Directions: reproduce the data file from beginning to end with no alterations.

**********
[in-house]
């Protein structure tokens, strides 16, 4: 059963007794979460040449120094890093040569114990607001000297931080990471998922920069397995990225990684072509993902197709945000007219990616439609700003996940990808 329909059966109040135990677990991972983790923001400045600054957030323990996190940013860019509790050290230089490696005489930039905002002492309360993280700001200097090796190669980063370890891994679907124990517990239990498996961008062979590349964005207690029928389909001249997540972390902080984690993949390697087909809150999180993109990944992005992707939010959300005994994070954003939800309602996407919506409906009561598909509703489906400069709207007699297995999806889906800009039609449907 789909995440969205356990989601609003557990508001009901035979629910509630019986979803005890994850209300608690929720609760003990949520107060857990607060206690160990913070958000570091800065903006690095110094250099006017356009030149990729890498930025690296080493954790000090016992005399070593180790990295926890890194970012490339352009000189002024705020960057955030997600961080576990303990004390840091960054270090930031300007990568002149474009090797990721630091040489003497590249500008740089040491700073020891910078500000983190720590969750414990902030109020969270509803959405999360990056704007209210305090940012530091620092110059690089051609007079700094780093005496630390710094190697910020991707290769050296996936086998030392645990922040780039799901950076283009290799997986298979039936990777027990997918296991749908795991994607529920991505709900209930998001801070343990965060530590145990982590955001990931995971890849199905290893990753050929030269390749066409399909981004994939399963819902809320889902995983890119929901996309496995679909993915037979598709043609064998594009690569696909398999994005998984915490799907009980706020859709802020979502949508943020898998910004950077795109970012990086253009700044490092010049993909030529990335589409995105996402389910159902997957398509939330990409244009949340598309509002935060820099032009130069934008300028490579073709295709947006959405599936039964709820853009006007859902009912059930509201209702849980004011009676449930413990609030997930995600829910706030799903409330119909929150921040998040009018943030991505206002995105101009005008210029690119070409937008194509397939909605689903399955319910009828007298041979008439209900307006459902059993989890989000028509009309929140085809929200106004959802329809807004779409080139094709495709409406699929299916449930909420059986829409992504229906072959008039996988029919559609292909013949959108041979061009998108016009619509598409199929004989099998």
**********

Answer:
[in-house]
């Protein structure tokens, strides 16, 4: 059963007794979460040449120094890093040569114990607001000297931080990471998922920069397995990225990684072509993902197709945000007219990616439609700003996940990808 329909059966109040135990677990991972983790923001400045600054957030323990996190940013860019509790050290230089490696005489930039905002002492309360993280700001200097090796190669980063370890891994679907124990517990239990498996961008062979590349964005207690029928389909001249997540972390902080984690993949390697087909809150999180993109990944992005992707939010959300005994994070954003939800309602996407919506409906009561598909509703489906400069709207007699297995999806889906800009039609449907 789909995440969205356990989601609003557990508001009901035979629910509630019986979803005890994850209300608690929720609760003990949520107060857990607060206690160990913070958000570091800065903006690095110094250099006017356009030149990729890498930025690296080493954790000090016992005399070593180790990295926890890194970012490339352009000189002024705020960057955030997600961080576990303990004390840091960054270090930031300007990568002149474009090797990721630091040489003497590249500008740089040491700073020891910078500000983190720590969750414990902030109020969270509803959405999360990056704007209210305090940012530091620092110059690089051609007079700094780093005496630390710094190697910020991707290769050296996936086998030392645990922040780039799901950076283009290799997986298979039936990777027990997918296991749908795991994607529920991505709900209930998001801070343990965060530590145990982590955001990931995971890849199905290893990753050929030269390749066409399909981004994939399963819902809320889902995983890119929901996309496995679909993915037979598709043609064998594009690569696909398999994005998984915490799907009980706020859709802020979502949508943020898998910004950077795109970012990086253009700044490092010049993909030529990335589409995105996402389910159902997957398509939330990409244009949340598309509002935060820099032009130069934008300028490579073709295709947006959405599936039964709820853009006007859902009912059930509201209702849980004011009676449930413990609030997930995600829910706030799903409330119909929150921040998040009018943030991505206002995105101009005008210029690119070409937008194509397939909605689903399955319910009828007298041979008439209900307006459902059993989890989000028509009309929140085809929200106004959802329809807004779409080139094709495709409406699929299916449930909420059986829409992504229906072959008039996988029919559609292909013949959108041979061009998108016009619509598409199929004989099998």